Newspaper article The Journal (Newcastle, England)

Youngsters Need to Be Told Value of Apprentice Training

Newspaper article The Journal (Newcastle, England)

Youngsters Need to Be Told Value of Apprentice Training

Article excerpt

CALLS have been made for better careers advice for youngsters to help them realise the benefits of apprenticeships.

A business leader from the North East has said schoolchildren need to be better informed from a young age to aid them in choosing a vocational path.

When Andrew Esson, managing director of North Shields-based Quick Hydraulics, took over the business in 2011 he sought about assessing the way in which he sought new staff.

Identifying a worrying lack of skilled manufacturing engineers, he set about changing Quick Hydraulics' approach to staffing.

He said: "When I bought the business I found it was difficult to recruit hydraulic engineers.

"We have a 32-year-old engineer who was the last remaining apprentice who joined 16 years before and there had only been one apprentice after that who has left.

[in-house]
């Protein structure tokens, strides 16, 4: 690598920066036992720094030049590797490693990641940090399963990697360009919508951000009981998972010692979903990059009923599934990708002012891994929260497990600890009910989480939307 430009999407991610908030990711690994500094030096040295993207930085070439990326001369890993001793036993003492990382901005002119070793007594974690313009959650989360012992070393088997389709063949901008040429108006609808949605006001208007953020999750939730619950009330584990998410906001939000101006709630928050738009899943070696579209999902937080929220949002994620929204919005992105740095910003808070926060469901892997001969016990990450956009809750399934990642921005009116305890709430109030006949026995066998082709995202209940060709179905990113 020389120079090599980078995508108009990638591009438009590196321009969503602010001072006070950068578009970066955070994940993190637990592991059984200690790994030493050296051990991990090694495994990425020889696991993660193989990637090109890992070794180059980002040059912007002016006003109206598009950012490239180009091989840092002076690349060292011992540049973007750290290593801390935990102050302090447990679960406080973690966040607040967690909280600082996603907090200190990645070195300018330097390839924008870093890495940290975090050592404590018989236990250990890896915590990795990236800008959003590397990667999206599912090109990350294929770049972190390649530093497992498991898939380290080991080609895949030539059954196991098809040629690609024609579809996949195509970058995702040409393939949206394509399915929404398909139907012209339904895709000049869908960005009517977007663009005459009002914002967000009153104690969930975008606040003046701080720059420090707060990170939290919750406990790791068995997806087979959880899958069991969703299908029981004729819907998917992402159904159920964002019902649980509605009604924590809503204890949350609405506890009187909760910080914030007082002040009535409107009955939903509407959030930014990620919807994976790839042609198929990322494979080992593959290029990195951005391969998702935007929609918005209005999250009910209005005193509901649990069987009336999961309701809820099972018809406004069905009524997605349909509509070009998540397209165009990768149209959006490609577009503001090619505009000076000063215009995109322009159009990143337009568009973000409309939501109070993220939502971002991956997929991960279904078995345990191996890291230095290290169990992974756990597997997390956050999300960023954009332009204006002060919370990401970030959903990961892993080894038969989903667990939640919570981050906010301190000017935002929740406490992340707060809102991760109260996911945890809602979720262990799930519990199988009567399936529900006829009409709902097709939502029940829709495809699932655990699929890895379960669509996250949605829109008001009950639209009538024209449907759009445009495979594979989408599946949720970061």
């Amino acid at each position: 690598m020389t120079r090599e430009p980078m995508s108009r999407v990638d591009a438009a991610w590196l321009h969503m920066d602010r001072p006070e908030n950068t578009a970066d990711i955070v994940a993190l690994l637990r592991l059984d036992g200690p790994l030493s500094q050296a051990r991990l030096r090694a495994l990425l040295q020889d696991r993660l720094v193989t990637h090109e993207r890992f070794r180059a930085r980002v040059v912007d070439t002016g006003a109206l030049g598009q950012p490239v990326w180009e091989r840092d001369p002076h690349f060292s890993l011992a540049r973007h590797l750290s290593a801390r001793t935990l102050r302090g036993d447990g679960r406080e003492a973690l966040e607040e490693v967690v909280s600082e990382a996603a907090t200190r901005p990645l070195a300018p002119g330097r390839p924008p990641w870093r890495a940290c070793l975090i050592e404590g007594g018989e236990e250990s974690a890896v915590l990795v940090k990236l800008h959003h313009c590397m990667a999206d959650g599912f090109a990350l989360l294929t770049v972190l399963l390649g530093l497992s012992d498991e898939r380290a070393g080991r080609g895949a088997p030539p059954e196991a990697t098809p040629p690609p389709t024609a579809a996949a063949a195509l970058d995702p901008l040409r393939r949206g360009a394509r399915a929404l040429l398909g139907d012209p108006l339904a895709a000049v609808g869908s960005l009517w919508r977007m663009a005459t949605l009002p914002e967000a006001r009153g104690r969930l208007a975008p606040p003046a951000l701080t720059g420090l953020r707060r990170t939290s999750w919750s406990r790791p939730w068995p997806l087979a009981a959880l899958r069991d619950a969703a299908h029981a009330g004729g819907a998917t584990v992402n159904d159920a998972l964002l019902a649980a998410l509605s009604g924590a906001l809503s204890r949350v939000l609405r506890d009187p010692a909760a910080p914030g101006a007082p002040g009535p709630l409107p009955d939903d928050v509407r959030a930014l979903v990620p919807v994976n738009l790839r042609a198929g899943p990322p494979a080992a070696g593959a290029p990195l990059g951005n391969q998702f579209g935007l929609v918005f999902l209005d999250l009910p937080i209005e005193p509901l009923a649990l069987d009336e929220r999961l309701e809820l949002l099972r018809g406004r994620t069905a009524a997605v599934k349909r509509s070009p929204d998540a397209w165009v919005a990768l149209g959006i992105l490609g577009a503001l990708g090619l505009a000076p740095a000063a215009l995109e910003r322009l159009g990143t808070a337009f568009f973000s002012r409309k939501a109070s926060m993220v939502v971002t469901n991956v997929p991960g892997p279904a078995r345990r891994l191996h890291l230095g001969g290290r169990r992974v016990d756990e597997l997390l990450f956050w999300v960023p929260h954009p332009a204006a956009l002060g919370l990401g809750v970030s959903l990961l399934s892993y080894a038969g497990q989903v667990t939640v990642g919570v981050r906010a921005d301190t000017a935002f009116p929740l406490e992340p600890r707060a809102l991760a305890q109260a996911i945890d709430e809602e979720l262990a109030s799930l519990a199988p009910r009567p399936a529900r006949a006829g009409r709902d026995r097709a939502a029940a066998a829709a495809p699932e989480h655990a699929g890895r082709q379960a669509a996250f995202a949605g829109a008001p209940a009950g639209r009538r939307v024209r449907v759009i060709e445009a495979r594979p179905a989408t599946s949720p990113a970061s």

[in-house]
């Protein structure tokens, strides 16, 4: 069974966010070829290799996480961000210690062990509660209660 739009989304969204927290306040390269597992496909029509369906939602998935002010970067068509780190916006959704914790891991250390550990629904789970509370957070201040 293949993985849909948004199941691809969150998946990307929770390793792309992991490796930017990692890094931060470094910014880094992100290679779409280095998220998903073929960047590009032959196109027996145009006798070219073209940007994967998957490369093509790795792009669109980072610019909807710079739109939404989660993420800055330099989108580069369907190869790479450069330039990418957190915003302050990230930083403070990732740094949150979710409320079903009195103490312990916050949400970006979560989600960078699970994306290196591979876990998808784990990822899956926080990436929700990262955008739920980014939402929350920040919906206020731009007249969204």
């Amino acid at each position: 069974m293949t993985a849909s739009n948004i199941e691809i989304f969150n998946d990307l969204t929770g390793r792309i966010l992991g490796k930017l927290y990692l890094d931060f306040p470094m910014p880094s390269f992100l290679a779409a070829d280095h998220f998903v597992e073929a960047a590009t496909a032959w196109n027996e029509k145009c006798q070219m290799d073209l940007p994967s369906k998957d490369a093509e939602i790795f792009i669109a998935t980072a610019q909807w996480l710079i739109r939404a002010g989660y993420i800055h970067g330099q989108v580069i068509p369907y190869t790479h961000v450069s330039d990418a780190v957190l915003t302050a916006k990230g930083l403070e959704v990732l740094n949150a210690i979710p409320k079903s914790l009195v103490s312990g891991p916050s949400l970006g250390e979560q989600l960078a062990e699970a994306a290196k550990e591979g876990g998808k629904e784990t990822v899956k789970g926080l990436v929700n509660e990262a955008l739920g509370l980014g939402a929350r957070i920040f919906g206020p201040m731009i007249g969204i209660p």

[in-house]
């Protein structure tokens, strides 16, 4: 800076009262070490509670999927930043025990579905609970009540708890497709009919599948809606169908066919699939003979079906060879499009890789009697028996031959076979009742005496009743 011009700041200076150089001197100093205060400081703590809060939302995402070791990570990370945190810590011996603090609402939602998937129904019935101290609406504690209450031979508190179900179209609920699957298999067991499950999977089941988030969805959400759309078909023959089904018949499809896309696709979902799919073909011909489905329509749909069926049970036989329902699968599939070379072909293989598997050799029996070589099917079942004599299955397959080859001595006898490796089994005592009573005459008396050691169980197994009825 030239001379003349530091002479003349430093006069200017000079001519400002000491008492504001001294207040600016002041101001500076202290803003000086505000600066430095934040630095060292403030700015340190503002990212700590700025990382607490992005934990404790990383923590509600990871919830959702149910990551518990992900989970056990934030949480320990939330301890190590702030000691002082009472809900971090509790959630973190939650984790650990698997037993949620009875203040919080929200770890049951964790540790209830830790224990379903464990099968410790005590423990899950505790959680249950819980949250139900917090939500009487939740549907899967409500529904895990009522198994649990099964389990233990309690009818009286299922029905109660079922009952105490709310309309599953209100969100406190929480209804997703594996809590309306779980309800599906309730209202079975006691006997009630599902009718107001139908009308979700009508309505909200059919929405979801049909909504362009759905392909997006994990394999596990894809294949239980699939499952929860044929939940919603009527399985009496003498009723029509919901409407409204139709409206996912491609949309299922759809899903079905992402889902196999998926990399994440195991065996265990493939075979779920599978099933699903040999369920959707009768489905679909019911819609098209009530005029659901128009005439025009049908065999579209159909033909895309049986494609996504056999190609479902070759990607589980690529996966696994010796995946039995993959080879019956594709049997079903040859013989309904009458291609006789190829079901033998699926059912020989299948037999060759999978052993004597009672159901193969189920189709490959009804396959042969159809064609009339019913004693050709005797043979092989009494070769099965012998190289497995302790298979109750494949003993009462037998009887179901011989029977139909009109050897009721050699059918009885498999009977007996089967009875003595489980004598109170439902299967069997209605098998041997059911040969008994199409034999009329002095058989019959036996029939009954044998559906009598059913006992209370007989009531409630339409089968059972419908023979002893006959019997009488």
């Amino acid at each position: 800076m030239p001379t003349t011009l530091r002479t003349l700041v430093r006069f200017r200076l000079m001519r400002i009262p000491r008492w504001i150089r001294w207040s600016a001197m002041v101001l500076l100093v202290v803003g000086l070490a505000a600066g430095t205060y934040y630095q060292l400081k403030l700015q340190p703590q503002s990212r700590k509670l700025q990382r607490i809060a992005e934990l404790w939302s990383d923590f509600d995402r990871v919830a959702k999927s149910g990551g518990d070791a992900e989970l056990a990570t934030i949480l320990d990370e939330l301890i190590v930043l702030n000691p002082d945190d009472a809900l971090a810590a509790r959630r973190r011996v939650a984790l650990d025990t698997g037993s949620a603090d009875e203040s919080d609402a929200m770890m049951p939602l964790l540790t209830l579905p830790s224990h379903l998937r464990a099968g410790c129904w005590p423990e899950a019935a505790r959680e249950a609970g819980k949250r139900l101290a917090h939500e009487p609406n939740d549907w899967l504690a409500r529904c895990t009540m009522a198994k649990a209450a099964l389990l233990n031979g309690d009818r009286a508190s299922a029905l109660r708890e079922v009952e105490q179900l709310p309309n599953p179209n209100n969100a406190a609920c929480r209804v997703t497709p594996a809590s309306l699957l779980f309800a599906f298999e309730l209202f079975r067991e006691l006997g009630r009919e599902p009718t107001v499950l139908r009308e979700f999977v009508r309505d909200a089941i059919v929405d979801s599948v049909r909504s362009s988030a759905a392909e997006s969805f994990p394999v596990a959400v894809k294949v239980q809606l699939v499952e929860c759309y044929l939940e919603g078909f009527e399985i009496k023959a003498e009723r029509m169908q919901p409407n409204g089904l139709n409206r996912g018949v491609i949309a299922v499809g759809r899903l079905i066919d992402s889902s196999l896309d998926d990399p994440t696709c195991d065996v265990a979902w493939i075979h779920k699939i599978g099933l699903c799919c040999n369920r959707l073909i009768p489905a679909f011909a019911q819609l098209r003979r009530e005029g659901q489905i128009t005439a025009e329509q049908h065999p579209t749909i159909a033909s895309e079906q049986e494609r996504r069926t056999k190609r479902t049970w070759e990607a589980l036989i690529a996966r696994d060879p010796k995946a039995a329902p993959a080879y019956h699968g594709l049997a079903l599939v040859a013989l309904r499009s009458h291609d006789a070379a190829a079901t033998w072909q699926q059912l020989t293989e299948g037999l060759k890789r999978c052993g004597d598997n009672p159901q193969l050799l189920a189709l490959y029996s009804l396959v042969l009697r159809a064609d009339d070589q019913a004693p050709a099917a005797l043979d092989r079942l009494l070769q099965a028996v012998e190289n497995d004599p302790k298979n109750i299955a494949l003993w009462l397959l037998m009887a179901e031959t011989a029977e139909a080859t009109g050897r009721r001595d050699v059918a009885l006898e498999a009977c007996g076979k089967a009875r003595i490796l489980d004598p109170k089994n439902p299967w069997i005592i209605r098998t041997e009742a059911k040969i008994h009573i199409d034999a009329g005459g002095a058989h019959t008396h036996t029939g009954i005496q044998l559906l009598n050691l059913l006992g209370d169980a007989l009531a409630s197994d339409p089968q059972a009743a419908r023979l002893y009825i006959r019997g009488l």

"Taking the long-term view, everyone recognises there is a shortage of engineering skills so we have to take control of our own destiny and grow our own talent."

But he also discovered what he described as a lost generation of children who are unable to enter engineering sector apprenticeships because they don't have the relevant qualifications.

He said: "At the moment we have a lost generation of kids who are now no longer kids who have gone through the education system and done qualifications that are unsuitable for engineering and are pushing them towards a service-based economy.

"Now we have got the second last generation coming up to retirement age so we have got a bit of a perfect storm on skills. We have generations of kids who haven't come into engineering and all these companies trying to expand.

"There's not a lot we can do about the lost generation but we can about future generations."

Mr Esson believes youngsters need to be given guidance and advice at a young age about the exciting career prospects that could be available to young people who go down the route of an apprenticeship. This, he says, will allow them to make choices about subjects at an early enough stage that will give them the option of certain engineering apprenticeships down the line. …

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